Commune with the Dead at Spiritland Cemetery
A few minutes north of Plainfield on Hwy D, near the town of Almond, is Spiritland Cemetery. Its name is derived from a man’s claim that he was able to communicate with the spirit of his wife there after she was buried. Gein robbed at least one grave here, and tampered with two others.
Many people have reported paranormal experiences there since, leading to the belief that Gein’s activities may have left the dead restless in Spiritland.
Explore Hancock Cemetery
Hancock Cemetery, just south of Plainfield on 4th Ave and not far from Gein’s farm, is another place he frequented to exhume the recently deceased. Interviews with psychiatric professionals in the months after his arrest indicated that Gein felt as though he had the power to resurrect the dead after his mother died. When locals saw headlights in the cemeteries in those days, they had no idea it was Gein attempting necromancy with disinterred remains.
Visit the Gein Farmstead
In 1914, when Eddie was about 8 years old, the Gein family sold their grocery store in La Crosse and moved to the isolated farmstead outside of Plainfield. In statements following his arrest, Ed described hardship on the farm as they struggled to grow crops in the area’s sandy soil, a problem he said the locals were unwilling to help them with.
It was here that Gein’s psychosis developed and grew into a burgeoning madness, an obsessive and melancholic desperation through which he seldom saw clarity.
Loneliness, coupled with his mother’s oppressive religious indoctrination, drove Ed to commit extreme acts in the years after the rest of his family was gone. Whether freshly murdered or dug up, Ed brought his victims back to the farm where they became part of his macabre collection.
A day before the property and all of Gein’s possessions were to be auctioned off in March of 1958, a fire reduced the house to a smoldering pile of debris. The fire was never investigated, but rumors of the property being purchased and opened as a tourist attraction called The House of Horrors may have precipitated the event.
Upon his arrest, an extensive search of the property revealed no noticeable burials on the property where he may have disposed of remains. It is likely, though, that somewhere beneath the surface of the now barren property, some of Gein’s secrets may still be lurking.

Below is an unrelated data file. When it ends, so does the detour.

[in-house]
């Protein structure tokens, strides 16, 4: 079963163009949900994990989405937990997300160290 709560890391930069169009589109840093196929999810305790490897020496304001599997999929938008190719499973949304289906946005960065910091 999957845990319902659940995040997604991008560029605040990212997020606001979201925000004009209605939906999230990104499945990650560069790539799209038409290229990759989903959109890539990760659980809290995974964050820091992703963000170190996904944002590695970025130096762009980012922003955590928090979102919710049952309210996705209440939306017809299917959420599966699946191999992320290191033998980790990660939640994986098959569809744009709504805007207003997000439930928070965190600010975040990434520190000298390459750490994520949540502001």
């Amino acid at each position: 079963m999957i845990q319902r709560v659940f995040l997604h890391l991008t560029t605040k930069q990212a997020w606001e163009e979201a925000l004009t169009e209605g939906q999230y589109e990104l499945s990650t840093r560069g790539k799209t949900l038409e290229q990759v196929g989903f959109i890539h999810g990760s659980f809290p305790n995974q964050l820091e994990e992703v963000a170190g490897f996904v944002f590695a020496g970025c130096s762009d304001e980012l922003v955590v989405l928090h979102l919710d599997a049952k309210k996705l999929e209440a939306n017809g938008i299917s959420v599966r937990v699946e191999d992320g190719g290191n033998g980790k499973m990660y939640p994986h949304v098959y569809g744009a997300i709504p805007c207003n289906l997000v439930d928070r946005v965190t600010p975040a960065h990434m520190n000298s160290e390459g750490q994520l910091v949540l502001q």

The entrance to the property where Ed Gein’s house once stood.
In the book Ed Gein: America’s Most Bizarre Murderer, judge Robert H. Gollmar, who tried Gein’s case in 1968, hints at the possibility of Gein being responsible for several other disappearances. Two hunters, Victor Travis and Ray Burgess, along with their car, vanished without a trace in 1951 after an evening at a Plainfield bar. The only evidence ever found was one man’s jacket and his dog, discovered in the woods near the Gein property. Gollmar speculates that Ed may have had something to do with it. When questioned, Gein said the men were killed by a neighbor, and he could lead them to the grave. For reasons unknown, he was never taken up on the offer. Just after the disappearance, a neighbor complained about a horrible stench coming from Ed’s garden.
Are the remains of two missing hunters and an entire automobile still waiting to be unearthed somewhere on Gein’s 160 acres?
The property was bought in the 1958 auction by Emden Schey. He tore down the outbuildings, planted trees, and sold off most of the land except the homestead site. Schey’s grandson Mike Fisher later inherited the property.
In 2006, a month before my first pilgrimage to Plainfield, Fisher attempted to sell the property by listing it on Ebay for $250,000 under the heading “Ed Geins Farm … The REAL deal!” Of course, Ebay removed it. I’m not sure when the property changed hands after that, but by the time I returned in 2012, the chain across the driveway with a sign that read “Fisher” was replaced by a plain metal gate.
See the Grave of Ed Gein in Plainfield Cemetery
Following his death in the Mendota Mental Health Institute in 1984, Gein was buried in Plainfield Cemetery beside his family at 3am to avoid press. Directly in front of the Gein plot is that of a grave he had once robbed. It was, in fact, found to be empty when authorities dug it up during the investigation of Ed’s claims.
Since the theft of the headstone in 2000, his grave remains unmarked.
In 1962, the miscellaneous pieces of human remains collected from the house following Gein’s arrest, as well as bones discovered on the property by workers later in May of 1960, were buried in a cemetery plot purchased by the state. If the location of this burial was ever disclosed, I am not aware of it. As with the missing hunters, the death of Henry Gein, the mystery man whom some believed helped Ed dig up graves, and other anomalies surrounding the Gein story…some things may have to remain a mystery.